Sunday, March 8, 2009

Of Water and Oceans

The theme of water flowed through TED this year. Of course, the star was Sylvia Earle, an oceaonographer, explorer, author, lecturer, and passionate champion of the planet's oceans and winner of one of this year's TED Prizes.

Her powerful acceptance speech is already up on (click here). We've explored only 5% of the ocean - we know more about outer space than our own ocean deep. Yet, we've managed to ravage the ocean. She told us that over the last 50 years we've eaten over 90% of the big fish and destroyed over half of the coral reefs. In a friendly dig at fellow TED Prize winner Jill Tarter, director of the SETI project looking for intelligent life outside Earth, Earle wishes for the discovery of intelligent life among humans on this planet. Continuing the reference to space, she remarked that an astronaut does everything in his power to maintain and protect his life support system, yet we do nothing to protect our life support system, the oceans.

Her wish was to save the oceans before it is too late:

"I wish you would use all means at your disposal - films! expeditions! the web! more! - to ignite public support for a global netowork of marine protected areas, hope spots large enough to savce and restore the ocean, the blue heart of the planet."

This seems a worthy goal, as 12% of land on the planet is protected (what an amazing proportion!), but only 1% of the oceans.

We just received a wonderful book by Earle, Ocean, An Illustrated Atlas, in the TED Book Club. My granddaughter Jamie was enthralled with it, as I think you will be too.

You should also definitely take in the stunning movie Oceans when it is released in North America in the spring of 2010. We were treated to a preview of some of the 300 hours of this film. Conceived by Jacques Perrin, the $75 million film was 8 years in the making, four years in filming in 78 locations. Because Perrin's English is weak, Jake Eberts, the Canadian producer of the film (and producer of other films such as Chariots of Fire, Gandhi, The Name of the Rose, Driving Miss Daisy, Dances with Wolves) talked about the film - and what poetic proof of the majesty of the oceans Earle has urged us to save. New equipment was developed to move through the water alongside the marine animals - it gives a perspective never seen before in marine movies.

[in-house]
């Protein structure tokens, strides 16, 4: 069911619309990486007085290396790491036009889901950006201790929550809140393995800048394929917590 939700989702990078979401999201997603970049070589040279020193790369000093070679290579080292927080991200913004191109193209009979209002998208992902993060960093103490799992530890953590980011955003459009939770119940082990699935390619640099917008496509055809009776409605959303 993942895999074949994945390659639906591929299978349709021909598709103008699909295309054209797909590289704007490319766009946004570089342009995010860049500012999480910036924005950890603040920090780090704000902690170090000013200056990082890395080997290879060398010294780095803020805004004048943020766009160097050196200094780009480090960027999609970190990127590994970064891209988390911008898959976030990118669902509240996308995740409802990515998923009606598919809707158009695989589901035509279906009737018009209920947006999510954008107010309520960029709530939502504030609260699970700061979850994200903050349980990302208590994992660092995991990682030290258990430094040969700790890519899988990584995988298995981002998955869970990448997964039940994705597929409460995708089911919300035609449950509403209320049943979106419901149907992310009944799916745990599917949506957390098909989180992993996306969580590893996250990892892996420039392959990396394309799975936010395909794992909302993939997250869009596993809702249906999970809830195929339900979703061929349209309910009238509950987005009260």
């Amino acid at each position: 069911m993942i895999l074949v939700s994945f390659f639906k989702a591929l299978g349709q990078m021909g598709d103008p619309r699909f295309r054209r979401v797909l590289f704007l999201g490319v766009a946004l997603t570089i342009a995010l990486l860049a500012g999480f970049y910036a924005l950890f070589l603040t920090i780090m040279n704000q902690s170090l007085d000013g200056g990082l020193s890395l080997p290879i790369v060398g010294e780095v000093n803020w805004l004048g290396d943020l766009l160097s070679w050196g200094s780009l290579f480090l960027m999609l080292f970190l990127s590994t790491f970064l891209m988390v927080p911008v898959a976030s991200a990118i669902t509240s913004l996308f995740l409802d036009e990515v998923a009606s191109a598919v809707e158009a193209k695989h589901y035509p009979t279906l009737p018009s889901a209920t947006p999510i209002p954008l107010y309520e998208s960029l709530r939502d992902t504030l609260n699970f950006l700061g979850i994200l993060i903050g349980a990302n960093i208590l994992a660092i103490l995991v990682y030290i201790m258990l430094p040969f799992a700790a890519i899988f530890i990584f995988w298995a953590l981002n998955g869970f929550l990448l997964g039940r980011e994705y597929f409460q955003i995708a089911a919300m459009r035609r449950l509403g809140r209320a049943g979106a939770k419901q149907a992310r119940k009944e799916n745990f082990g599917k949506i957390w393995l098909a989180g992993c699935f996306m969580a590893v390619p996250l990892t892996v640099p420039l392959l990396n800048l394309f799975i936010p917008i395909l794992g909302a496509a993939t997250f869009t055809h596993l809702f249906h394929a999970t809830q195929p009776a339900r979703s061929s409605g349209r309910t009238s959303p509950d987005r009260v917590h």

At a luncheon hosted by WWF, Dr. Jason Clay told us it's often hard to grasp intuitively the impact on the earth's water resources of anything we consume. He enumerated the amount of water used in a cup of latte:

0.1 litre for the water itself
2.5 litres to make the plastic lid
5.5 litres to make the paper cup and sleeve
7.5 litres to grow the sugar
49.5 litres to feed the cows that make the milk
143 litres to grow the coffee

He wasn't urging people to forsake their beloved lattes, since water - in the form of tropical rainstorms in coffee growing regions - isn’t in short supply. In comparison, rice farming uses 58 percent of “all water on the planet used by people for any purpose—farming, manufacturing, cooling nuclear power plants, swimming pools, showers.”

Charles Moore, at TED U, spoke about ocean pollution and showed some depressing images of plastic found on beaches and in the bellies of fish. Moore founded the Algalita Marine Research Foundation to do marine research, education and restoration. One of the papers he has published showed that plastic outweighs plankton by a factor 2.5 in the coastal waters off Southern California.


L.A.M. said...

Another great ocean movie is the recently released IMAX film "Under the Sea" film where people involuntarily reach out to touch magnificent never-before-seen underwater creatures as seen through 3D glasses.

Connects emotionally where rationale might fail.

Lib Gibson said...

Thanks for the reference - I'm sure other readers will appreciate as well.